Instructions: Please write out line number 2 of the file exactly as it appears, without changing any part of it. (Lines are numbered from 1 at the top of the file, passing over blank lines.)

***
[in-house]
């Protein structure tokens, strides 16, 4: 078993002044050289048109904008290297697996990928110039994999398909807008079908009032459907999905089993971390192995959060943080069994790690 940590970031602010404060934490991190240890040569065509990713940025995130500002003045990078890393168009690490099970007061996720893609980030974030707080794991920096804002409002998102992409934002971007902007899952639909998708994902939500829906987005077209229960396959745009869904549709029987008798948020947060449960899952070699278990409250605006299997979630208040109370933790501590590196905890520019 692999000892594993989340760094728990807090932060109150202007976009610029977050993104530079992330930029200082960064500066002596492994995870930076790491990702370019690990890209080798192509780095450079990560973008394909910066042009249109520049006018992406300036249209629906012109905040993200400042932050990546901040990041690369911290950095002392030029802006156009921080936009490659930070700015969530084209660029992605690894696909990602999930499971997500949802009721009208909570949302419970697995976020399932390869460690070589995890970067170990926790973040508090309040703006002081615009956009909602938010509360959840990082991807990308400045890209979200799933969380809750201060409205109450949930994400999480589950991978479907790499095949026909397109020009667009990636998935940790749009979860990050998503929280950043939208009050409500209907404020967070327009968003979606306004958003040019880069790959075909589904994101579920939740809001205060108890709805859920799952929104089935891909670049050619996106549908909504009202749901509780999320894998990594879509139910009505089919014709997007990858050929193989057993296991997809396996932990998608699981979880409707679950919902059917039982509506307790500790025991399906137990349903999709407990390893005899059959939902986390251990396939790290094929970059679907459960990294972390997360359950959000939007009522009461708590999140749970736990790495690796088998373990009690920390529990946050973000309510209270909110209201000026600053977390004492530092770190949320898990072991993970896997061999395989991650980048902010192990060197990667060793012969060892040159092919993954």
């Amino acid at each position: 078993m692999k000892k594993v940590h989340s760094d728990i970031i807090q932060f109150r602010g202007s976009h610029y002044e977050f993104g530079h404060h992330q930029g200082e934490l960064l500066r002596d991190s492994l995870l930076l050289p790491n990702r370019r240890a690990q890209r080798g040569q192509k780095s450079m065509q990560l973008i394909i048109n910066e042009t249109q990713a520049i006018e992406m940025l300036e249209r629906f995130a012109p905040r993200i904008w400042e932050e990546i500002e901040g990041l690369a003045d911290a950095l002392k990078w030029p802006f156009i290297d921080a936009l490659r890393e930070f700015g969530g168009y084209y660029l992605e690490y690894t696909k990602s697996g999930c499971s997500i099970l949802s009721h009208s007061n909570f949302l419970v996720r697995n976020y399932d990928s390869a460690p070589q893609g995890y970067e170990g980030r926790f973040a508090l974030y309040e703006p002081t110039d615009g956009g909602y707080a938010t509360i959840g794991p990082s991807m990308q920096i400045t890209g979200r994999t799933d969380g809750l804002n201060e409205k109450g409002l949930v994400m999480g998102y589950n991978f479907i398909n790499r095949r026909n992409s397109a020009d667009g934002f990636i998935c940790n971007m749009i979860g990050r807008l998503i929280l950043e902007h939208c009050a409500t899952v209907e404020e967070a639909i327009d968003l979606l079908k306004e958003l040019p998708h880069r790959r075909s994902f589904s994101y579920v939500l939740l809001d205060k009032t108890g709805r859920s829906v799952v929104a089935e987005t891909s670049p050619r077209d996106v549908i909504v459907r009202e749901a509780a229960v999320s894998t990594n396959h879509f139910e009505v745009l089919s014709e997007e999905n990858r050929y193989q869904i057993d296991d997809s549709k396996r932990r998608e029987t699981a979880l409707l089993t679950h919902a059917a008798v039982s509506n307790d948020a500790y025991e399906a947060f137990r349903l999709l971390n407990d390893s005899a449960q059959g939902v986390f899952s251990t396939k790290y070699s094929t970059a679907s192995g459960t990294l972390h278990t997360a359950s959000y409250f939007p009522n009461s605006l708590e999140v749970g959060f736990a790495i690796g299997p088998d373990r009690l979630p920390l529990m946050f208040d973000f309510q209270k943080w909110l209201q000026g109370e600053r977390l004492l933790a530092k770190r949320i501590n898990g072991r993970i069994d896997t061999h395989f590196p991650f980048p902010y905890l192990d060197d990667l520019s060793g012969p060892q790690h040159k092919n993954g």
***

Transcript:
């Protein structure tokens, strides 16, 4: 078993002044050289048109904008290297697996990928110039994999398909807008079908009032459907999905089993971390192995959060943080069994790690 940590970031602010404060934490991190240890040569065509990713940025995130500002003045990078890393168009690490099970007061996720893609980030974030707080794991920096804002409002998102992409934002971007902007899952639909998708994902939500829906987005077209229960396959745009869904549709029987008798948020947060449960899952070699278990409250605006299997979630208040109370933790501590590196905890520019 692999000892594993989340760094728990807090932060109150202007976009610029977050993104530079992330930029200082960064500066002596492994995870930076790491990702370019690990890209080798192509780095450079990560973008394909910066042009249109520049006018992406300036249209629906012109905040993200400042932050990546901040990041690369911290950095002392030029802006156009921080936009490659930070700015969530084209660029992605690894696909990602999930499971997500949802009721009208909570949302419970697995976020399932390869460690070589995890970067170990926790973040508090309040703006002081615009956009909602938010509360959840990082991807990308400045890209979200799933969380809750201060409205109450949930994400999480589950991978479907790499095949026909397109020009667009990636998935940790749009979860990050998503929280950043939208009050409500209907404020967070327009968003979606306004958003040019880069790959075909589904994101579920939740809001205060108890709805859920799952929104089935891909670049050619996106549908909504009202749901509780999320894998990594879509139910009505089919014709997007990858050929193989057993296991997809396996932990998608699981979880409707679950919902059917039982509506307790500790025991399906137990349903999709407990390893005899059959939902986390251990396939790290094929970059679907459960990294972390997360359950959000939007009522009461708590999140749970736990790495690796088998373990009690920390529990946050973000309510209270909110209201000026600053977390004492530092770190949320898990072991993970896997061999395989991650980048902010192990060197990667060793012969060892040159092919993954």